The same guy machines some fittings for 1.5" headsets. Those fittings are on my "to buy" list. I am likely going to be getting a frame soon with a tapered head tube.

  25. #25
    Takw/agranofsalt
    Reputation:
    Join Date
    Jan 2005
    Posts
    3,534
    If you are careful you can use a bench vise in a pinch. I use the home made threaded rod and washers myself.

  26. #26
    mtbr member
    Reputation:
    Join Date
    Jun 2006
    Posts
    7,734
    Quote Originally Posted by NorKal View Post
    If you are careful you can use a bench vise in a pinch. I use the home made threaded rod and washers myself.
    I've broken a vise doing that. They're designed to hold, not press.

  27. #27
    Come see me after class
    Reputation:
    Join Date
    Dec 2005
    Posts
    1,424
    I just eyeball it and whack it in with a mallet. Works every time (many times), and I've yet to damage a frame.

    I love integrated headsets though...

  28. #28
    mtbr member
    Reputation: smilinsteve's Avatar
    Join Date
    Jul 2009
    Posts
    8,613
    Quote Originally Posted by bad mechanic View Post
    I've broken a vise doing that. They're designed to hold, not press.

    I can't imagine. Wouldn't the headset or head tube fail long before a vise? !!

  29. #29
    mtbr member
    Reputation:
    Join Date
    Jun 2006
    Posts
    7,734
    Quote Originally Posted by smilinsteve View Post
    I can't imagine. Wouldn't the headset or head tube fail long before a vise? !!
    Not on the vise I broke...

  30. #30
    mtbr member
    Reputation: Fix the Spade's Avatar
    Join Date
    Aug 2008
    Posts
    2,663
    Quote Originally Posted by hahdtail View Post
    i have to put in a 1.5 headset into an aluminum frame, how badly could i finagle this up?
    I have never, EVER used a headset press to install a headset press. This includes installing headsets in customers frames.

    I've always used a soft faced hammer (specifically a Thor Hide faced one), plenty of grease and gentle taps. Never damaged a head tube or a headset with it, much easier to get the cups in straight and less likely to flare the head tube then presses seem to be. Sadly the hammer was no cheaper than a lot of presses.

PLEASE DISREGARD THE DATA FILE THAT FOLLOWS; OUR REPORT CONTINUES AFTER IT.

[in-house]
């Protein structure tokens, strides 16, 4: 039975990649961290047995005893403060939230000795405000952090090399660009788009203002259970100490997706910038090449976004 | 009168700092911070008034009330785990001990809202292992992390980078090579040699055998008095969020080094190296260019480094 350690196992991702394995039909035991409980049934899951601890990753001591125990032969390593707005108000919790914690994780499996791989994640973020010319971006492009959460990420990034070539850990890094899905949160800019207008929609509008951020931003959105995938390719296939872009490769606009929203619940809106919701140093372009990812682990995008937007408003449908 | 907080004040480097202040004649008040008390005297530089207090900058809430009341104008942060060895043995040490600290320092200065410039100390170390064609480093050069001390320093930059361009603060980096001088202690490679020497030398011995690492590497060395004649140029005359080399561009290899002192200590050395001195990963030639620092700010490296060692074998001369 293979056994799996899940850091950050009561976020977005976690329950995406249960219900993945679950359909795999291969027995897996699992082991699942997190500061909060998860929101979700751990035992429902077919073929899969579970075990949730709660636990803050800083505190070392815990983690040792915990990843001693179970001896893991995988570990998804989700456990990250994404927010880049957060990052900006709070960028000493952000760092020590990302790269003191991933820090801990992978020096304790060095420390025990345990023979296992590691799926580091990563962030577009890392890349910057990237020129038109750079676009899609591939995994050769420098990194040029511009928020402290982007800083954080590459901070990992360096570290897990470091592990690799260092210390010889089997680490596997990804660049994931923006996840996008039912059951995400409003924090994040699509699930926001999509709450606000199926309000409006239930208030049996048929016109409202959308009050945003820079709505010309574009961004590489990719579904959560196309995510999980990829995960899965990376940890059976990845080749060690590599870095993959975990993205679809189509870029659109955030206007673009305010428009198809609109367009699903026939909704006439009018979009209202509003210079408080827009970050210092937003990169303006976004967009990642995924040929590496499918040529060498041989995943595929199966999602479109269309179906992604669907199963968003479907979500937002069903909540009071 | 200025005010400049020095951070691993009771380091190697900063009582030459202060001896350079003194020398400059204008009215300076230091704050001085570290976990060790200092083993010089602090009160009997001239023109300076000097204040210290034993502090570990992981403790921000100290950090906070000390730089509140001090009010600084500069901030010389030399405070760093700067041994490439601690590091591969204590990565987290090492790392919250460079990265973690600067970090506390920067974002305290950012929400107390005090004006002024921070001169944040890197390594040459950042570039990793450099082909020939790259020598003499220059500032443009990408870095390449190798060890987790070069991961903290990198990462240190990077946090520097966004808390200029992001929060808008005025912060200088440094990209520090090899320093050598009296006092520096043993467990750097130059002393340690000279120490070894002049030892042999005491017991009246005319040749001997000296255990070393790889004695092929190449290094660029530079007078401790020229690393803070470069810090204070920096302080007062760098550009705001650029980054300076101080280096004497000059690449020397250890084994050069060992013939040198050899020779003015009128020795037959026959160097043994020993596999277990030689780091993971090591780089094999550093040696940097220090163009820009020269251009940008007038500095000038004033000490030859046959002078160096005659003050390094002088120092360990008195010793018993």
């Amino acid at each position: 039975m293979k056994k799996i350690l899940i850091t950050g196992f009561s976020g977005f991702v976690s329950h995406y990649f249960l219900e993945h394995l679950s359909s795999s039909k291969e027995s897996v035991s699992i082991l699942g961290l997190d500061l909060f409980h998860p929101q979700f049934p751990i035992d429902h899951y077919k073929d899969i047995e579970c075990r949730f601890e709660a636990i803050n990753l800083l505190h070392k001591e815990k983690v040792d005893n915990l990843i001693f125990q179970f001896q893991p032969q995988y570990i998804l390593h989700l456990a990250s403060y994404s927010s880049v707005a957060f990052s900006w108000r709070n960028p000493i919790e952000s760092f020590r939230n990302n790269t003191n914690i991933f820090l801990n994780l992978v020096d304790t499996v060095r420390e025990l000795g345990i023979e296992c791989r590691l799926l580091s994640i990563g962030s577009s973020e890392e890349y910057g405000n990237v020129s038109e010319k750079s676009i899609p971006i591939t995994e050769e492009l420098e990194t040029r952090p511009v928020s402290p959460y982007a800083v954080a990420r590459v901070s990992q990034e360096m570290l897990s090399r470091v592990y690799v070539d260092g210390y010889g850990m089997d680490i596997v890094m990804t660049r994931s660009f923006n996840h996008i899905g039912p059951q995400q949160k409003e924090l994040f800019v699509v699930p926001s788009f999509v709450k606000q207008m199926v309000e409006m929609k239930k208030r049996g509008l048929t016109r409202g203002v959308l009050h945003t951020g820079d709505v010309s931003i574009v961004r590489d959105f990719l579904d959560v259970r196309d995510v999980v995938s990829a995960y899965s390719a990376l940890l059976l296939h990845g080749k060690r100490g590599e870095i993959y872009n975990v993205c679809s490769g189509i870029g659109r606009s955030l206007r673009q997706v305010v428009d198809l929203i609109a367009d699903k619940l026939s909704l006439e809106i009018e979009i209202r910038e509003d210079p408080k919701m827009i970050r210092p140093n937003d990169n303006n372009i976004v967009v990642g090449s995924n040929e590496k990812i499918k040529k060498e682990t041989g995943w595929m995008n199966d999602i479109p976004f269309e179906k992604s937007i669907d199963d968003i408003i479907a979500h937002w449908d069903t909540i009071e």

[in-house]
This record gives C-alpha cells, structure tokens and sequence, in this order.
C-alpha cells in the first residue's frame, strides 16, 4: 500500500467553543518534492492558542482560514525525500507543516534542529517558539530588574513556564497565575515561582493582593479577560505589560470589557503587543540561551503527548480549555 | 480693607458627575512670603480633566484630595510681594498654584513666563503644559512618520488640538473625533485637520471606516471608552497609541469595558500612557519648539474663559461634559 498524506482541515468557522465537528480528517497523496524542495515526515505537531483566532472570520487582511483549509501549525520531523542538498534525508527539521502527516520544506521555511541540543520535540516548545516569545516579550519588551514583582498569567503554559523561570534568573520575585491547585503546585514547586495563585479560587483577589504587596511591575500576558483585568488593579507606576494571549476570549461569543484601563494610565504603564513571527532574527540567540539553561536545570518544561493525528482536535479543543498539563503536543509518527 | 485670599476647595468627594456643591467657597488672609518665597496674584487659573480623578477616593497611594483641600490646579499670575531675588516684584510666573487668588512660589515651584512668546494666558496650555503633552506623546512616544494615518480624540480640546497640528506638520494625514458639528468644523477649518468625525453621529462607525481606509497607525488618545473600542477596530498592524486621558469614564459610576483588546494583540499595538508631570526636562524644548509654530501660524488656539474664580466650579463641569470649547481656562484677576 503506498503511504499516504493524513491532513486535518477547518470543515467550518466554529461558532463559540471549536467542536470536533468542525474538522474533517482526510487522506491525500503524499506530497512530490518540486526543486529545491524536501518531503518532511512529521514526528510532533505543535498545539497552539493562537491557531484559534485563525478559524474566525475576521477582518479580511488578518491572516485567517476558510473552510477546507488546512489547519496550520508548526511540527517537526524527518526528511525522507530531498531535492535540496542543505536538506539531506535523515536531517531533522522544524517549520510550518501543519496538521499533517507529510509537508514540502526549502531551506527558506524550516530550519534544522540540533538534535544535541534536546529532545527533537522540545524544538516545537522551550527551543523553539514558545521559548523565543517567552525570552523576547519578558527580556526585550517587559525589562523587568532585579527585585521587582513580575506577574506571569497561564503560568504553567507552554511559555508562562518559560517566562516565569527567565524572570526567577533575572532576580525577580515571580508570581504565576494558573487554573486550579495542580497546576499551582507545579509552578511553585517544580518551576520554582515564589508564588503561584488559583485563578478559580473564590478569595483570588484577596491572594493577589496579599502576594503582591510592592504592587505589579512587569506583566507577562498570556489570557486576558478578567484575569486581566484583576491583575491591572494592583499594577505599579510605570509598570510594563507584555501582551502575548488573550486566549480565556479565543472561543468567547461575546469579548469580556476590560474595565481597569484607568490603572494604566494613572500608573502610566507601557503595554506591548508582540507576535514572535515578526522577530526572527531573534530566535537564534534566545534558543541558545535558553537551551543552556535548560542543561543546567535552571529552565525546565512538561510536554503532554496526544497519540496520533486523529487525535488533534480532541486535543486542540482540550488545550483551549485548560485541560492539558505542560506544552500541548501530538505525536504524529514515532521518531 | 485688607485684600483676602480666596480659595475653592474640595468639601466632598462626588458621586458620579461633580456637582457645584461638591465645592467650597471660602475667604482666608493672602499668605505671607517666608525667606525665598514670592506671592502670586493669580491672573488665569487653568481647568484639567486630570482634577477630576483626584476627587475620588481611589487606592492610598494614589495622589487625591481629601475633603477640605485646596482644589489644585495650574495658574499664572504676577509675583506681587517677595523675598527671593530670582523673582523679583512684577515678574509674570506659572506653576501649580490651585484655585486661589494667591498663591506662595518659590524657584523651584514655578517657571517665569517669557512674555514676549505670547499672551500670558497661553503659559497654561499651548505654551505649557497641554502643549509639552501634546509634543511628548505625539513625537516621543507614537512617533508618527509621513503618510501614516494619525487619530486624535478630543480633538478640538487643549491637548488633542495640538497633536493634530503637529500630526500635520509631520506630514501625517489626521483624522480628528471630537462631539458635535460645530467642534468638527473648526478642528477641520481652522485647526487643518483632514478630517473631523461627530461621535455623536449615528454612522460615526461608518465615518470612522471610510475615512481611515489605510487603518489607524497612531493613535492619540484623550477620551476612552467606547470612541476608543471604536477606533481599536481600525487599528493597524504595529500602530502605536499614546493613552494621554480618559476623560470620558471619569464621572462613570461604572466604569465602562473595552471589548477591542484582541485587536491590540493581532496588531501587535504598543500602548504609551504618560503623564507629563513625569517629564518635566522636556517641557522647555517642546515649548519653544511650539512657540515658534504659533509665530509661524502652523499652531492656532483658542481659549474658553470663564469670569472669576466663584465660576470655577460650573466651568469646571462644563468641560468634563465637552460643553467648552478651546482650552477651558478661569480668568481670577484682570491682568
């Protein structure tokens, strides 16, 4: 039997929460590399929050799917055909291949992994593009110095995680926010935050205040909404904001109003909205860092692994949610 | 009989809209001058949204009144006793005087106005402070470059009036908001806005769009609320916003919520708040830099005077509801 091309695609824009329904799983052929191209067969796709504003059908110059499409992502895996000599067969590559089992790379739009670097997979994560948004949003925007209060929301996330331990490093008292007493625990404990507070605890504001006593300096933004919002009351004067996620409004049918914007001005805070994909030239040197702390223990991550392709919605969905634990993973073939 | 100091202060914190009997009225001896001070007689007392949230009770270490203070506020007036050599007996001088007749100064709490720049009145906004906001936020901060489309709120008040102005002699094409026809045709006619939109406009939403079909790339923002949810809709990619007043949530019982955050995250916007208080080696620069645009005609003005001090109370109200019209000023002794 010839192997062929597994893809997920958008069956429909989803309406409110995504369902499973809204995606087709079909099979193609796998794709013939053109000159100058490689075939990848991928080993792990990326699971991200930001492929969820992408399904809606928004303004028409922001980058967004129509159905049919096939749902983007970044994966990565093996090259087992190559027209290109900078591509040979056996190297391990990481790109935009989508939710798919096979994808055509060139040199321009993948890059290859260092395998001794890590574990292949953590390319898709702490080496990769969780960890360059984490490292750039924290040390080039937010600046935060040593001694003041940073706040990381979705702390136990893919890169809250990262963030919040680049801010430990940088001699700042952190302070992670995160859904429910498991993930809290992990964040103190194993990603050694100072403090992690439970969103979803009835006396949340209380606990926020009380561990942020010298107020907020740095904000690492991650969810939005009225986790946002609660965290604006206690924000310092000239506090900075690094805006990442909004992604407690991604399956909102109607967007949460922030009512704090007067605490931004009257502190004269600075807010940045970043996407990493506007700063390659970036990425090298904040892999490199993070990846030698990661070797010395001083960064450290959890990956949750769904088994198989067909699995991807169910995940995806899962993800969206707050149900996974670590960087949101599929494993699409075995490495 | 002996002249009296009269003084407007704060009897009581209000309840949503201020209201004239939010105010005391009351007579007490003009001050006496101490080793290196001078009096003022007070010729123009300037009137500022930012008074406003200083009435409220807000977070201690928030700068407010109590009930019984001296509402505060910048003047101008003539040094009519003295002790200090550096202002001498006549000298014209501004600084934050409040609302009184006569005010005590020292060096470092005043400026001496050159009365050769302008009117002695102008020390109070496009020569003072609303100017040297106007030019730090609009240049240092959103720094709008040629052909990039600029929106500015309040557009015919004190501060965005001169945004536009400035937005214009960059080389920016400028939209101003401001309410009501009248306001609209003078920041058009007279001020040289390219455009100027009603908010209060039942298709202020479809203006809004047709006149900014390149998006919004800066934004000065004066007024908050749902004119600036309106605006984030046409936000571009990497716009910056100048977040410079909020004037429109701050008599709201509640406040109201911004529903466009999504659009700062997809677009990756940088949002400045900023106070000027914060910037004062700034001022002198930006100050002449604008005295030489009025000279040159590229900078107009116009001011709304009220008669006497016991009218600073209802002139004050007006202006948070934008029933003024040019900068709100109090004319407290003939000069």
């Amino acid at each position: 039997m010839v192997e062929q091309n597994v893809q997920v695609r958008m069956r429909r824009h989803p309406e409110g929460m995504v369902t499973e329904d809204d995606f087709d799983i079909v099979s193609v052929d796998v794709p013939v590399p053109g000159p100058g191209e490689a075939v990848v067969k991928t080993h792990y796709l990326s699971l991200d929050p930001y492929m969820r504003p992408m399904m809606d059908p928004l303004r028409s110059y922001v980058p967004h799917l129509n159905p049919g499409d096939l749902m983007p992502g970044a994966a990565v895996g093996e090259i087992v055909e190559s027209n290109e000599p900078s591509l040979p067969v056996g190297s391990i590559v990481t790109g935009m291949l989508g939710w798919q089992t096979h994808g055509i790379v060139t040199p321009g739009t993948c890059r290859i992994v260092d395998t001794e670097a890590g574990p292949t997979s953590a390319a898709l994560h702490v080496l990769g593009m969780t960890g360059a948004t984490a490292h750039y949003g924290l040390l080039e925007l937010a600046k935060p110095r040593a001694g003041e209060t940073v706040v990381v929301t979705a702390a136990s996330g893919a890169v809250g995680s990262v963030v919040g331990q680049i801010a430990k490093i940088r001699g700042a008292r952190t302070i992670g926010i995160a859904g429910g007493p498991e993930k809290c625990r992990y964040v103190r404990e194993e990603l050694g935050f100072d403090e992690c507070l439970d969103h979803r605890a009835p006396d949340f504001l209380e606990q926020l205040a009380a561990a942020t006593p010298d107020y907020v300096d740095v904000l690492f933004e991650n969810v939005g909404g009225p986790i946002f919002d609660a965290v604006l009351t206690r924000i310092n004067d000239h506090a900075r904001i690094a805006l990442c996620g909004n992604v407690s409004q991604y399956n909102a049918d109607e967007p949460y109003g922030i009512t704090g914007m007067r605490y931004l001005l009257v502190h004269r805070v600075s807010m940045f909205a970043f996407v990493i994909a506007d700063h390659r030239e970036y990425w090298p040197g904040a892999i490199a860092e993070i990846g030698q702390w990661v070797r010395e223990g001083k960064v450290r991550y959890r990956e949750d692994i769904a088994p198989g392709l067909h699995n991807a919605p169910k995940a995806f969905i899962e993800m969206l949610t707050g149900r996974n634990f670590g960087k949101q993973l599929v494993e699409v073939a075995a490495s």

31. #31
    Hi.
    Reputation: jtmartino's Avatar
    Join Date
    Jul 2008
    Posts
    3,868
    Quote Originally Posted by Fix the Spade View Post
    I have never, EVER used a headset press to install a headset press. This includes installing headsets in customers frames.

    I've always used a soft faced hammer (specifically a Thor Hide faced one), plenty of grease and gentle taps. Never damaged a head tube or a headset with it, much easier to get the cups in straight and less likely to flare the head tube then presses seem to be. Sadly the hammer was no cheaper than a lot of presses.
    A rubber mallet works the same way. I've installed over 30 heatsets this way, and never encountered a single problem. In fact, I even made a homemade headset press out of a threaded rod and some washers, and I still prefer to use my rubber mallet and/or a small piece of wood.

    Having a very clean head tube and properly greased headset cups will help.

  32. #32
    mtbr member
    Reputation: JonathanGennick's Avatar
    Join Date
    Sep 2006
    Posts
    5,235
    How do you guys hold the frame securely whilst you hammer at it?

  33. #33
    Hi.
    Reputation: jtmartino's Avatar
    Join Date
    Jul 2008
    Posts
    3,868
    Quote Originally Posted by JonathanGennick View Post
    How do you guys hold the frame securely whilst you hammer at it?
    I supported the frame with one hand under the down tube while hammering with the other while the frame's in a normal stand. It helps if you can press hard on the headset to get it seated slightly prior to hammering, because then there's less worry about alignment when you start swinging .

  34. #34
    mtbr member
    Reputation: Fix the Spade's Avatar
    Join Date
    Aug 2008
    Posts
    2,663
    I get the frame in a work stand, then put one hand flat against whichever end of the head tube I'm not going to be hammering. I also press the headset in intially with my fingers, it doesn't go far but enough that it stays put if you were to turn the frame upside down.

    Alternatively, sit down, hold the frame vertically with the dropouts resting on the floor and grip it between your legs while your girlfriend watches, have fun

  35. #35
    mtbr member
    Reputation:
    Join Date
    May 2011
    Posts